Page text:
Yesterday was a very active day for me showing the sun to 50-60 young library visitors.
The sun was rather quiet so I did not expect to see anything during the night. However ...
I was awakened around 2:30am by something - maybe a star shining our window? At 2:45
I finally got to have a look and there was a band across the NNE horizon. Husband's dilemma: to waken wife or not. If a husband locks his wife and dog in a room for an hour, who will be happy to see him when he opens the door? Hint: it wags a tail; the other choice is the lawyer starting divorce proceedings!
I woke up Vicki and we spent an hour on the balcony watching the arc become curtains and streamers. There was some colour, mostly green but an occasional touch of purple-red. The intensity varied on a scale of minutes, I guess.
Sorry my camera is not working - did take it out to show it what it was missing, but the shutter did nothing. I do not think this a 1000 words but will have to do - maybe a reflection of my photographic skills? Oh yes, there were reflections off the lake. I do hope Vick managed some good images. I did manage eventually to get her to use the tripod - wag a tail, wob
This just arrived from NATURE: 24 hours of Pluto
The fly-by is on July 14 and the results will take 26 months to be returned to earth. No conspiracy, just vast distances and low data transmission rates - I think they practised here in Canada? Maybe too much practice?
Friends and colleagues in Germany have taken time off from Rosetta to work on some radio experiments. I hope that come September, results about Pluto and 67P will become available. I might also be lucky in October to meet the New Horizons pilot, Alan Stern,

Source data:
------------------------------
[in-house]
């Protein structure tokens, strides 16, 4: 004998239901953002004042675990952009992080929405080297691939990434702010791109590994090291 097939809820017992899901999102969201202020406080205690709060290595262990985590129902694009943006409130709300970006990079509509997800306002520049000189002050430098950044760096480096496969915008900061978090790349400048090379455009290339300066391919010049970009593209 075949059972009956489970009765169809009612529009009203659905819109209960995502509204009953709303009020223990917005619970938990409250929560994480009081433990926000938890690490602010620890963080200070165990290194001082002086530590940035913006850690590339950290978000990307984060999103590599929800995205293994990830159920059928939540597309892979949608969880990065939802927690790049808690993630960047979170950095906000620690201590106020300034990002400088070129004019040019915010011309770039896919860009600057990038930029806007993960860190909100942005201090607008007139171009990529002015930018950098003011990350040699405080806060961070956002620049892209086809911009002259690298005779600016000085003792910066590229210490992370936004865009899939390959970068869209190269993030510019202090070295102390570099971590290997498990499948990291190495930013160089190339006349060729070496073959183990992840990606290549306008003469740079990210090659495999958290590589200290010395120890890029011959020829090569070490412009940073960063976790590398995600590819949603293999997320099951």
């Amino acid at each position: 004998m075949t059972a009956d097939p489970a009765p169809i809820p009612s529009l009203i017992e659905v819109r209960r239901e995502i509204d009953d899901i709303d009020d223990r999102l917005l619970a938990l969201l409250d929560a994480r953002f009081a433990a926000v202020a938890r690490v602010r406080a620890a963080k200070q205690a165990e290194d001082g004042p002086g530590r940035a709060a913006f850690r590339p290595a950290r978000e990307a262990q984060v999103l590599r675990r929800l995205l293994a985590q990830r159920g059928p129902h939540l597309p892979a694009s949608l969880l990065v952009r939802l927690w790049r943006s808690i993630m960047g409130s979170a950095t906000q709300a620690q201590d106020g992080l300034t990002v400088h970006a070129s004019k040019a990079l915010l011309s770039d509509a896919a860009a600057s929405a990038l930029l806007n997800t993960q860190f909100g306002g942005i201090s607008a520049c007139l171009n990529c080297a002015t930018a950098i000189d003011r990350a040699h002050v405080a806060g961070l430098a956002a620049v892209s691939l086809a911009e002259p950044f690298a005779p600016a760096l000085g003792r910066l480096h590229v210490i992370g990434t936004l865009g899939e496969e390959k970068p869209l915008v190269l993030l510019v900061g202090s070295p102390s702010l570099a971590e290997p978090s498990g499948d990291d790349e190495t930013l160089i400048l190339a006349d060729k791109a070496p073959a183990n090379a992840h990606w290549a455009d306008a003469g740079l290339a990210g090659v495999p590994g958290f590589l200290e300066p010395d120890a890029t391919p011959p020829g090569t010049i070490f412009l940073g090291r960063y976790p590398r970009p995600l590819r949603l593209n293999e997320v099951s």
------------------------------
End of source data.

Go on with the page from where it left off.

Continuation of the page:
Now I have just answered an email which reminded me that I was busy yesterday observing a rather large slender fish about 40cm long - longer than my feet stretched out before me in the kayak - in perhaps 50cm deep water near the Leacock boathouse.
I do not know what kind of fish - not a bass, not quite a sucker or a pike. A sturgeon?
I saw my first kingfisher, maybe in 1987, certaily in 1989 in Algonquin/Opeongo Lake. Here on Lake Couchiching they tend to be shy - maybe because there are not too many places where they can hide from so many people. And here comes another one!
I know where the nearby nest is and try not to linger there too long - did drive off a raccoon from the area last year. The female is on the left with the rusty "belt". Maybe the male, probably a youngster on the right. The kingfishers were back very early this Spring with the lake still mostly ice-covered. I was surprised.
I took 24 photos that were worth reducing in size - ie., were in focus - but these were the closest I managed to get. I think you can tell that it was hot.
I have had some troubles with the Internet, so Knossos, while nearly ready, will not be going up soon. I might manage my Saturday tour of Mariposa this afternoon. It is complete but I was thinking of adding some images taken a couple of years ago from on-site.